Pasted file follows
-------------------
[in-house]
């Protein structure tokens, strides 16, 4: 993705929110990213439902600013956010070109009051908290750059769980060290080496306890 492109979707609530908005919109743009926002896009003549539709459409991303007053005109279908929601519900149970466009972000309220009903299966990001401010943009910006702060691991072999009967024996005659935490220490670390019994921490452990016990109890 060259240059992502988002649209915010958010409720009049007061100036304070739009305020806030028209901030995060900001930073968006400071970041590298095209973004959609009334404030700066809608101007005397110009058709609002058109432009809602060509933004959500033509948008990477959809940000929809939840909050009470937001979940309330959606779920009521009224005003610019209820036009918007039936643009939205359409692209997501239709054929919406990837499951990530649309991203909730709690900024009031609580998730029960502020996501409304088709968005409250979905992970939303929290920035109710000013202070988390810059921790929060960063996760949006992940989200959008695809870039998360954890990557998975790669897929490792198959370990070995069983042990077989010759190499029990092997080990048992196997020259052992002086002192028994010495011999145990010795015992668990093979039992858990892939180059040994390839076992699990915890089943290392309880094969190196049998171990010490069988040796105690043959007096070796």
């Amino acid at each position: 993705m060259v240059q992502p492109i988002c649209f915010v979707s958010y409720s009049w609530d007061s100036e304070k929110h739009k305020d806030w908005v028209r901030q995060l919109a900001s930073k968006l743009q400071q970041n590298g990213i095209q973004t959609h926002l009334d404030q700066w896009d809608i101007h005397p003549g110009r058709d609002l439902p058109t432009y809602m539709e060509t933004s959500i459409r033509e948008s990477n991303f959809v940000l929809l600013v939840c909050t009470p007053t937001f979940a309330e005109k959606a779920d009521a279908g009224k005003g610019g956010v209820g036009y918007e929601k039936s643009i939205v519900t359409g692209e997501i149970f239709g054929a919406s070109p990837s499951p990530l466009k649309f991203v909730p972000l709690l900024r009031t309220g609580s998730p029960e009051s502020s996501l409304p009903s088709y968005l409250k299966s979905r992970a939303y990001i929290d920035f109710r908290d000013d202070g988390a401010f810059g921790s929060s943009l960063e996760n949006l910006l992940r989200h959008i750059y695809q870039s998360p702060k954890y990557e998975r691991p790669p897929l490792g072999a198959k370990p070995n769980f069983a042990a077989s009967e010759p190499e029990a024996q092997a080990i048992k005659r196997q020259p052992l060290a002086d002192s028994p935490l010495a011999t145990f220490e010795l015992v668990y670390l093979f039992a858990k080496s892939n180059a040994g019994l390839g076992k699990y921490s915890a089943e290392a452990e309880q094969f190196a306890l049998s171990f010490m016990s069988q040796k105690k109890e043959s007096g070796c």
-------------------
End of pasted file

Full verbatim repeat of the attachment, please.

[in-house]
């Protein structure tokens, strides 16, 4: 993705929110990213439902600013956010070109009051908290750059769980060290080496306890 492109979707609530908005919109743009926002896009003549539709459409991303007053005109279908929601519900149970466009972000309220009903299966990001401010943009910006702060691991072999009967024996005659935490220490670390019994921490452990016990109890 060259240059992502988002649209915010958010409720009049007061100036304070739009305020806030028209901030995060900001930073968006400071970041590298095209973004959609009334404030700066809608101007005397110009058709609002058109432009809602060509933004959500033509948008990477959809940000929809939840909050009470937001979940309330959606779920009521009224005003610019209820036009918007039936643009939205359409692209997501239709054929919406990837499951990530649309991203909730709690900024009031609580998730029960502020996501409304088709968005409250979905992970939303929290920035109710000013202070988390810059921790929060960063996760949006992940989200959008695809870039998360954890990557998975790669897929490792198959370990070995069983042990077989010759190499029990092997080990048992196997020259052992002086002192028994010495011999145990010795015992668990093979039992858990892939180059040994390839076992699990915890089943290392309880094969190196049998171990010490069988040796105690043959007096070796």
């Amino acid at each position: 993705m060259v240059q992502p492109i988002c649209f915010v979707s958010y409720s009049w609530d007061s100036e304070k929110h739009k305020d806030w908005v028209r901030q995060l919109a900001s930073k968006l743009q400071q970041n590298g990213i095209q973004t959609h926002l009334d404030q700066w896009d809608i101007h005397p003549g110009r058709d609002l439902p058109t432009y809602m539709e060509t933004s959500i459409r033509e948008s990477n991303f959809v940000l929809l600013v939840c909050t009470p007053t937001f979940a309330e005109k959606a779920d009521a279908g009224k005003g610019g956010v209820g036009y918007e929601k039936s643009i939205v519900t359409g692209e997501i149970f239709g054929a919406s070109p990837s499951p990530l466009k649309f991203v909730p972000l709690l900024r009031t309220g609580s998730p029960e009051s502020s996501l409304p009903s088709y968005l409250k299966s979905r992970a939303y990001i929290d920035f109710r908290d000013d202070g988390a401010f810059g921790s929060s943009l960063e996760n949006l910006l992940r989200h959008i750059y695809q870039s998360p702060k954890y990557e998975r691991p790669p897929l490792g072999a198959k370990p070995n769980f069983a042990a077989s009967e010759p190499e029990a024996q092997a080990i048992k005659r196997q020259p052992l060290a002086d002192s028994p935490l010495a011999t145990f220490e010795l015992v668990y670390l093979f039992a858990k080496s892939n180059a040994g019994l390839g076992k699990y921490s915890a089943e290392a452990e309880q094969f190196a306890l049998s171990f010490m016990s069988q040796k105690k109890e043959s007096g070796c």